In mid-September, communities all along the northwestern coast of Alaska, a distance equivalent to southern Georgia to New York City, suffered a historic storm. Typhoon Merbok brought with it a storm surge of more than 10 feet in Nome and the surrounding coastline, devastating several coastal communities.
In particular, the communities of Hooper Bay, Scammon Bay, Golovin, Newtok and Nome were hardest hit. According to a local damage assessment, more than a third of Golovin homes are severely damaged, even beyond repair. Ocean water and sewage contaminated every belonging in several homes. In Nome, a popular restaurant burned down, and the fire spread to damage a neighboring inn.
A few days after the flood waters had receded, Danielle Slingsby of Kawerak community members gathered to process what had happened on “Suwat,” a weekly show on current events.
Suwat guests emphasized the pain of losing a year’s worth of food and subsistence cabins and camps that took generations to build. Subsistence camps in rural Alaska represent more than a family’s primary source of food. Within those camps, Elders teach deep lessons and traditions. They even serve as a pressure release for families living in overcrowded homes. The sites are not recreational or luxury property, like family cabins elsewhere might be. They are vital for healthy and prosperous life in the region.
Nomeite Darlene Trigg described checking on her family’s cabin, which she had inherited from her late father.
“My earliest memories are in that building, and on that land. It’s a part of the foundation of who I am, it’s… built into my identity… It was home base… It was a place where everyone in our family was welcome, the door was there and open for us to be safe, and loved, and connected to the people who taught us our cultural values,” Trigg said. Her camp is one of many that were washed away in the typhoon. While grieving, she expressed immense gratitude that no lives were lost, for community support and for good leadership.
The group also remarked that while locals prepared for the storm, few were expecting this record level of destruction. When FEMA Administrator Deanne Criswell, Representative Mary Peltola, Senator Lisa Murkowski and Gov. Mike Dunleavy visited Nome and other places to see the damage for themselves, many community members asked them to take the consequences of climate change more seriously.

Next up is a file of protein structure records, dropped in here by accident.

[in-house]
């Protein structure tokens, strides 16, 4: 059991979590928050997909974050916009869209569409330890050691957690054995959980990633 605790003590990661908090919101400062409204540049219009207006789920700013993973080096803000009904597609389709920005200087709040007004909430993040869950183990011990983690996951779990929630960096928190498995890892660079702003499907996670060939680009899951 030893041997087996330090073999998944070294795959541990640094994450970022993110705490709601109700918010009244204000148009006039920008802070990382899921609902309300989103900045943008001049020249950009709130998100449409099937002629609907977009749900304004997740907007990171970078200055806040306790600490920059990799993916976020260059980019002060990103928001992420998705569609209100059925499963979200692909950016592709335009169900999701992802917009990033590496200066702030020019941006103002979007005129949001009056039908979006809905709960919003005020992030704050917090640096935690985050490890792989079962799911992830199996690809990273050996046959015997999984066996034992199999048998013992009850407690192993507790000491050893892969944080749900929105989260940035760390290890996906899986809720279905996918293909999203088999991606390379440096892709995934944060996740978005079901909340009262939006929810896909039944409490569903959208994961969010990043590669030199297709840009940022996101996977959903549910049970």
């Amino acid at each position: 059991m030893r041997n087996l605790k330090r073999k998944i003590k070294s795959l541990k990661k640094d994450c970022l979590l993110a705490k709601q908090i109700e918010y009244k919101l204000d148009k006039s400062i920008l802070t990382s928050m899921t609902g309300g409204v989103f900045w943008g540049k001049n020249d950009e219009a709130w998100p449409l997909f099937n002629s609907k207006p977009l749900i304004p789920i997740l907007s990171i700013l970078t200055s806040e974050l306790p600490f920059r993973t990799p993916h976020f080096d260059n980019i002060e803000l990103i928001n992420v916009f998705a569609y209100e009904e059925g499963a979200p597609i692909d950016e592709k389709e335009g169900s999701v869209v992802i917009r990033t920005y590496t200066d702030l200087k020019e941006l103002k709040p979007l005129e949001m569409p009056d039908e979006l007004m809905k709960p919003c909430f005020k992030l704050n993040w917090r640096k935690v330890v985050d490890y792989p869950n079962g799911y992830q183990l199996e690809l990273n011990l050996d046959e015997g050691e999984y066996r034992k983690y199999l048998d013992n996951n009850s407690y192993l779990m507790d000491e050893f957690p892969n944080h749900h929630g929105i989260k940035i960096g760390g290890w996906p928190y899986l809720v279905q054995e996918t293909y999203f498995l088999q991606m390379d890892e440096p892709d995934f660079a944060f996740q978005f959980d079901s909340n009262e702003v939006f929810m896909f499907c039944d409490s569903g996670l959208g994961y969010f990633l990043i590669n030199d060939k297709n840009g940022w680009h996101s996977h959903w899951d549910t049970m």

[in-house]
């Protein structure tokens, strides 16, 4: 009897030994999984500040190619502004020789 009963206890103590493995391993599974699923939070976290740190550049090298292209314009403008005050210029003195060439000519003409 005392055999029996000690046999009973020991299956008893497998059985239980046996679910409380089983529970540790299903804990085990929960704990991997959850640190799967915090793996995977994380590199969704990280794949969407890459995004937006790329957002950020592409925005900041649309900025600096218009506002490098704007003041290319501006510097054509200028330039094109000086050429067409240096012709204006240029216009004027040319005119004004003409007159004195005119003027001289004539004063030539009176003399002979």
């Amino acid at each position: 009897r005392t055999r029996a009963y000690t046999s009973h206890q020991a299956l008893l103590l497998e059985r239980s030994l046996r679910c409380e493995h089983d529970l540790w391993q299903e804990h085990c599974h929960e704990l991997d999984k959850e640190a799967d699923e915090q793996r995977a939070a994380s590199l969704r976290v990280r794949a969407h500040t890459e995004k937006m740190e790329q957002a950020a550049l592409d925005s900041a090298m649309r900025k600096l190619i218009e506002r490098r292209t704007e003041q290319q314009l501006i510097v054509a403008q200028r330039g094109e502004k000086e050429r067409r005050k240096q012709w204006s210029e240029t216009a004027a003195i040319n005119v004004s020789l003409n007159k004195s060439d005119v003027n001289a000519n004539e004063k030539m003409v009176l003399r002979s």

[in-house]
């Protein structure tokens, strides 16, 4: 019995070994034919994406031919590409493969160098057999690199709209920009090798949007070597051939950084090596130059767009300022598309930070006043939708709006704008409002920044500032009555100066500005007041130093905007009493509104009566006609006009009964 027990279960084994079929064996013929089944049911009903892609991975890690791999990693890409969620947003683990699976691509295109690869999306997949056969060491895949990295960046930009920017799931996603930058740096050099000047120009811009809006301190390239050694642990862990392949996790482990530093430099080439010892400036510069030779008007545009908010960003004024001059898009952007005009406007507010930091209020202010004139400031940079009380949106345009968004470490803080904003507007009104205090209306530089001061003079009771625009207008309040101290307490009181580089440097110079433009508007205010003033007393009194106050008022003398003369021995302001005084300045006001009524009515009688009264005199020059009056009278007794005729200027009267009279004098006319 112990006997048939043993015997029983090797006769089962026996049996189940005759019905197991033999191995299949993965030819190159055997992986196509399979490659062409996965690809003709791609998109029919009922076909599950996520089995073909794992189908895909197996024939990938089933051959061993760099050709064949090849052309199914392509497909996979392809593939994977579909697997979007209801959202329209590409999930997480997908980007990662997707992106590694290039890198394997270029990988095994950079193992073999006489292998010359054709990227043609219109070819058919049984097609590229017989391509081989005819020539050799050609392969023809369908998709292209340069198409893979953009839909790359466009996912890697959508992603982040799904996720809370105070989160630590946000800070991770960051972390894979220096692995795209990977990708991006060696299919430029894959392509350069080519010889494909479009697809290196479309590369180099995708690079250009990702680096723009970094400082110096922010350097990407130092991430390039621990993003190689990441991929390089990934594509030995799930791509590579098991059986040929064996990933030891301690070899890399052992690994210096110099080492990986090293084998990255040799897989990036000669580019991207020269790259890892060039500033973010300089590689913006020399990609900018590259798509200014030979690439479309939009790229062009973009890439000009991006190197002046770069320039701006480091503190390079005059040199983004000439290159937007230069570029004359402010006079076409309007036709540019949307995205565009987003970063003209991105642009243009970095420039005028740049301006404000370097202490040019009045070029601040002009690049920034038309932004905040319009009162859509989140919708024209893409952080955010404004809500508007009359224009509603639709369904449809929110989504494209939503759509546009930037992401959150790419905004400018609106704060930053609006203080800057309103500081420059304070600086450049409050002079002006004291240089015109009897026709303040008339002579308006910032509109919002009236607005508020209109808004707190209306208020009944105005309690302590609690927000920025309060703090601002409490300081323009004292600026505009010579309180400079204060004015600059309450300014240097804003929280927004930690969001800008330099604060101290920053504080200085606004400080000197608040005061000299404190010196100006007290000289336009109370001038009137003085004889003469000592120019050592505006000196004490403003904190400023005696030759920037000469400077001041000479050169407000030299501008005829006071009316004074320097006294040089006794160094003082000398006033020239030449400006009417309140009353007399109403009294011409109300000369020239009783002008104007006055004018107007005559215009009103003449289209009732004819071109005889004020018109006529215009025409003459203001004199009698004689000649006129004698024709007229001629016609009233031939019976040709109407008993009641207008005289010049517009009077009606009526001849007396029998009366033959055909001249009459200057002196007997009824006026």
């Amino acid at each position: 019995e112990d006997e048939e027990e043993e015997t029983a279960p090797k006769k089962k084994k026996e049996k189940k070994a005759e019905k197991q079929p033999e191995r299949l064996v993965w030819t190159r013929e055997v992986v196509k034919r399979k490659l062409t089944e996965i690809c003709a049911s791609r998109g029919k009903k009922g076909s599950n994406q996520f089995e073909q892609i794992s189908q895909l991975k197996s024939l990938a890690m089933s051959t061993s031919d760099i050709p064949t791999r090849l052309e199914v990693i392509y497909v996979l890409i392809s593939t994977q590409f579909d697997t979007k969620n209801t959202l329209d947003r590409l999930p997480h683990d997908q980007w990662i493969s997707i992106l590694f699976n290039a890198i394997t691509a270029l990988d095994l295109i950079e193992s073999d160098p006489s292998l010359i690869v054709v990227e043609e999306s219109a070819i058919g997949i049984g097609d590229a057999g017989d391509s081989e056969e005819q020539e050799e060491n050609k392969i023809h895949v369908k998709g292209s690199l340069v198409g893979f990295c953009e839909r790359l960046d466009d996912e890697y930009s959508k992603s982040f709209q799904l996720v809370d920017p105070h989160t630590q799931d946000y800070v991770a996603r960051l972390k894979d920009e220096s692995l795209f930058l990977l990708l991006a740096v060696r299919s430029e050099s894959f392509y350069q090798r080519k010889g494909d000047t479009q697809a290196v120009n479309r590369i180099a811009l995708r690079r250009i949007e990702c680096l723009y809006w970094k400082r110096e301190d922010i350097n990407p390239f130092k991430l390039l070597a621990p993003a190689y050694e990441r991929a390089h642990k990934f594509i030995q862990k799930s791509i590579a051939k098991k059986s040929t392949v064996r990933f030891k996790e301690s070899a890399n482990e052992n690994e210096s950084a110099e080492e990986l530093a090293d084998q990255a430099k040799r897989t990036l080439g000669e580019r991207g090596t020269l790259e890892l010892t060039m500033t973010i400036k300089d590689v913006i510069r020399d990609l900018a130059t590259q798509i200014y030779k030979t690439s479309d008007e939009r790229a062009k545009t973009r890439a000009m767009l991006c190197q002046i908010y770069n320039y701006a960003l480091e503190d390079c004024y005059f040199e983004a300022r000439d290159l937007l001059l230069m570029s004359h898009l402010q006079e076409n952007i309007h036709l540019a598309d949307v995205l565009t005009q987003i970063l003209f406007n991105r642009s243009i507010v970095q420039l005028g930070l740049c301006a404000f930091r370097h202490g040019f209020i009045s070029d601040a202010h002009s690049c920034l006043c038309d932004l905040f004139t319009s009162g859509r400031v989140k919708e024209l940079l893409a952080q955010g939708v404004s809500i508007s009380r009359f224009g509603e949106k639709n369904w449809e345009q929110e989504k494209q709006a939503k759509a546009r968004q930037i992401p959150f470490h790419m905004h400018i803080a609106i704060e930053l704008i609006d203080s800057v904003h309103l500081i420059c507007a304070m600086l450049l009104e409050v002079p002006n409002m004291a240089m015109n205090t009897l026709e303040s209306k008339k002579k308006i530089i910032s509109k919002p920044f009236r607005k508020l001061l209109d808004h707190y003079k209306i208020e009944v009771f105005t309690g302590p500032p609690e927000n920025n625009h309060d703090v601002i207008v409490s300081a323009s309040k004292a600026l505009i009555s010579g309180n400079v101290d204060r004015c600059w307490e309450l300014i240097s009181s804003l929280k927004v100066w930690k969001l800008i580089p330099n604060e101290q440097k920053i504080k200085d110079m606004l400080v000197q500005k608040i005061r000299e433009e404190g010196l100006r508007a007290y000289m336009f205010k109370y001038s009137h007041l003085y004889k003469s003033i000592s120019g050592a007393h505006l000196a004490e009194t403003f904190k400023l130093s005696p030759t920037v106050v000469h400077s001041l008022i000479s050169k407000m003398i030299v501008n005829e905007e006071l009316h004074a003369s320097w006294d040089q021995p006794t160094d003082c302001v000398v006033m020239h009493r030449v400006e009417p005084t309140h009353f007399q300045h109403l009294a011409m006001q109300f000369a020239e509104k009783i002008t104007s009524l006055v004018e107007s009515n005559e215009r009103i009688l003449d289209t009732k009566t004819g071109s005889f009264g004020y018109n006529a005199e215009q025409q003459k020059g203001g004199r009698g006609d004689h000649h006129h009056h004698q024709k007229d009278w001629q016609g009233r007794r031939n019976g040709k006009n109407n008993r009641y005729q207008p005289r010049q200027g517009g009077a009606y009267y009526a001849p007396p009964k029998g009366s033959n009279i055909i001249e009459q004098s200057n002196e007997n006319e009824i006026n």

The rebuilding effort, while massive, is happening quickly. It has to, with snow falling early in Western Alaska. Homes, roads, camps, fuel storage sites, protective ocean berms and other infrastructure are not easily rebuilt when there are no roads. Plywood and other supplies must be ordered and flown into villages at exorbitant rates. Many have compared the storm impact we endured to living through Hurricane Sandy, or Hurricane Ian, but without roads to aid in recovery. Anything that isn’t fixed by winter will have to wait until next summer, or later.
Miraculously, the radio station, including its tower and transmitter, were both completely unharmed. Upon checking the transmitter site, staff members found that the flood had come close to wrecking hundreds of thousands of dollars worth of equipment, but stopped just a couple of feet in front of the building — leaving everything untouched.
Amid the loss, community members came together swiftly to help each other. The list of heroes is long.
In Hooper Bay, employees at the power company kept a bucket brigade of fuel going through the night to power the generator, so their neighbors’ freezers and homes would not lose power. Days after the storm, volunteers cleared Nome’s Front Street — with only the burned down building and a crane appearing as a reminder of the storm. Residents boated across Safety Sound to help retrieve drifting boats that their neighbors had lost. The City of Nome shared extra cots and blankets with Golovin, the community hit the hardest by the storm. Also in Golovin, a team of Iditarod mushers flew in to help with repairs, and one musher was badly injured in the process. In Unalakleet, a donated generator now pushes water through a cobbled-together pipe system to restore the community’s limited, main water supply.
By being good neighbors, contributing in donations, working hard and a committing to one another, Western Alaskans are finding the strength to rebuild.
Image at top: The Alaska National guard was deployed to help Golovin recover from storm damages. Photos courtesy of Alaska National Guard, used with permission (2022).